With today’s orders list, the Texas Supreme Court granted rehearing in the Texas Open Beaches Act case Severance v. Patterson. (You can read more about it and see links to previous coverage, on this blog and other news sources, through DocketDB.) The Court has also set the case for re-argument, which has not been common in recent rehearing grants. The argument will be April 19, 2011.

One new grant

The petition for review in Safeshred, Inc. v. Martinez has been granted. You can read more in this post from earlier today.

Five other decisions

  • I started to summarize the Court’s decision in Texas Railroad Commission v. Texas Citizens for a Safe Future and Clean Water, and ended up writing this separate post.

  • It was an abuse of discretion for a trial court to refuse to let a defendant’s counsel voir dire potential jurors about their views of homosexuality in a civil-commitment case about an alleged sexual predator. At trial, the State’s expert testified that, “if somebody has heterosexual preferences and then they later begin practicing homosexual acts, it infers that there is an instability within their personality which again, is more evidence of why I diagnosed [Hill] with a personality disorder.” The Court, speaking per curiam, reversed and remanded for a new trial. In re Hill, No. 10-0280 (per curiam) (DDB).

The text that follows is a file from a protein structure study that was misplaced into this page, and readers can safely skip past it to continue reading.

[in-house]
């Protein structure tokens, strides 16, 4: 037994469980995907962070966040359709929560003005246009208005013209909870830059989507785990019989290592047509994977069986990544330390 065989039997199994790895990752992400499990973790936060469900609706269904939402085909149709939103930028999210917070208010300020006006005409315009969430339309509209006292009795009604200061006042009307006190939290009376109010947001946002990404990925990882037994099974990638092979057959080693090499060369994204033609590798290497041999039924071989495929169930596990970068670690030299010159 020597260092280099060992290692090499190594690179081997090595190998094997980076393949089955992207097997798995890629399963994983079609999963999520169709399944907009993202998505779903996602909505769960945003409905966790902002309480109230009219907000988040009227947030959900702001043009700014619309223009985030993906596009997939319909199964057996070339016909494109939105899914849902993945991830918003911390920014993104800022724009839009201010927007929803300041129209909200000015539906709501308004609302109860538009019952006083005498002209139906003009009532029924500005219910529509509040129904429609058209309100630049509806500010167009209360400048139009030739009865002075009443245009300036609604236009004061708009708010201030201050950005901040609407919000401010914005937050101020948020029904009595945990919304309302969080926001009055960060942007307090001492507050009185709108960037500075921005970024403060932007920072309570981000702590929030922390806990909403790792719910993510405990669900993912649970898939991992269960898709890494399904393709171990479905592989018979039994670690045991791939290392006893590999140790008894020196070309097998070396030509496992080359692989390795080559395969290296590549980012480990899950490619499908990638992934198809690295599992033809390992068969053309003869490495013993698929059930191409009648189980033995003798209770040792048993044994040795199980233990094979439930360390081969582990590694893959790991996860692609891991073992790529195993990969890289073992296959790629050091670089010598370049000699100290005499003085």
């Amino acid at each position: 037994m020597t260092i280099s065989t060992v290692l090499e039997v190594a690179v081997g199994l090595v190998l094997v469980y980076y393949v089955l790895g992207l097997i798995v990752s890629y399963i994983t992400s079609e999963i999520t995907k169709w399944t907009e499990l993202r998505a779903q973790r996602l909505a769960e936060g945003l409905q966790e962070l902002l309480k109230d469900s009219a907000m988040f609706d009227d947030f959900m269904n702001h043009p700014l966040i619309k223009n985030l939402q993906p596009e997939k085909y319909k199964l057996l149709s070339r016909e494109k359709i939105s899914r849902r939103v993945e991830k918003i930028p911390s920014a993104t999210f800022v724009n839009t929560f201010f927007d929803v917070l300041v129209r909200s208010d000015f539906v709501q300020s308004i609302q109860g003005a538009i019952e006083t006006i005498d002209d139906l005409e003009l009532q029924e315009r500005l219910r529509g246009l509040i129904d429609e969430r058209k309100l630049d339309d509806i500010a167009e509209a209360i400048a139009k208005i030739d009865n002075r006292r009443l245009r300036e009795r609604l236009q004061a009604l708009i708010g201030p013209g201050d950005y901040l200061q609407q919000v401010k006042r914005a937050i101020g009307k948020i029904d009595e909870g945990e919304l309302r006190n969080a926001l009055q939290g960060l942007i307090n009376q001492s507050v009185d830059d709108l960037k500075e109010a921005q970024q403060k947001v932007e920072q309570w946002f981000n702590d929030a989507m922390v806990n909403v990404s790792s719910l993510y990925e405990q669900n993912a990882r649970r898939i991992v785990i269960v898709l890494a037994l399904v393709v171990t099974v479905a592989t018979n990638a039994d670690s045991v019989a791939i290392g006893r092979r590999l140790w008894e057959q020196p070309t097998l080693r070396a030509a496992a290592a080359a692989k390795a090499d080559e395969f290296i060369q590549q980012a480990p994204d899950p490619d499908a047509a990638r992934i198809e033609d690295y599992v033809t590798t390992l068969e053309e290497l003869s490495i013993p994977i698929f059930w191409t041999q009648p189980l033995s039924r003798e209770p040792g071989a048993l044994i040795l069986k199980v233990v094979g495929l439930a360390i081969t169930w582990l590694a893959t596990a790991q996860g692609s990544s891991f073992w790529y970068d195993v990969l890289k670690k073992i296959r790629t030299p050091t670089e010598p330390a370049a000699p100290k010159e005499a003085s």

• A business entity that owns property can offer non-expert testimony as to its value, so long as the person testifying is an appropriate corporate officer and has personal knowledge of the value. But this testimony failed the test. Reid Road Municipal Utility District No. 2 v. Speedy Stop Food Stores, Ltd., No. 09-0396 (DDB). Justice Johnson wrote for the Court that this witness, who worked for a different corporate entity that managed this investment, was not in the narrow class of witnesses who could give testimony for the limited partnership itself. Justices Willett and Lehrmann concurred, explaining that they would have announced a more permissive rule for limited partnerships to recognize that they often do not have formal corporate officers of their own but typically act through managing partners. (Justice Guzman did not sit on this case.)

  • An arbitration agreement can grant a non-signatory the right to compel arbitration against those who did sign it. In re Joseph Charles Rubiola, et al., No. 09-0309 (Medina, J.) DDB.

  • And in a case about extensions of time for medical-malpractice expert reports, the Court reversed to give the court of appeals a first chance to consider how these facts fit with Samlowski v. Wooten, which the Court decided two weeks ago. Chiquita Mitchell, et al. v. The Methodist Hospital, et al., No. 10-0117 (per curiam) DDB.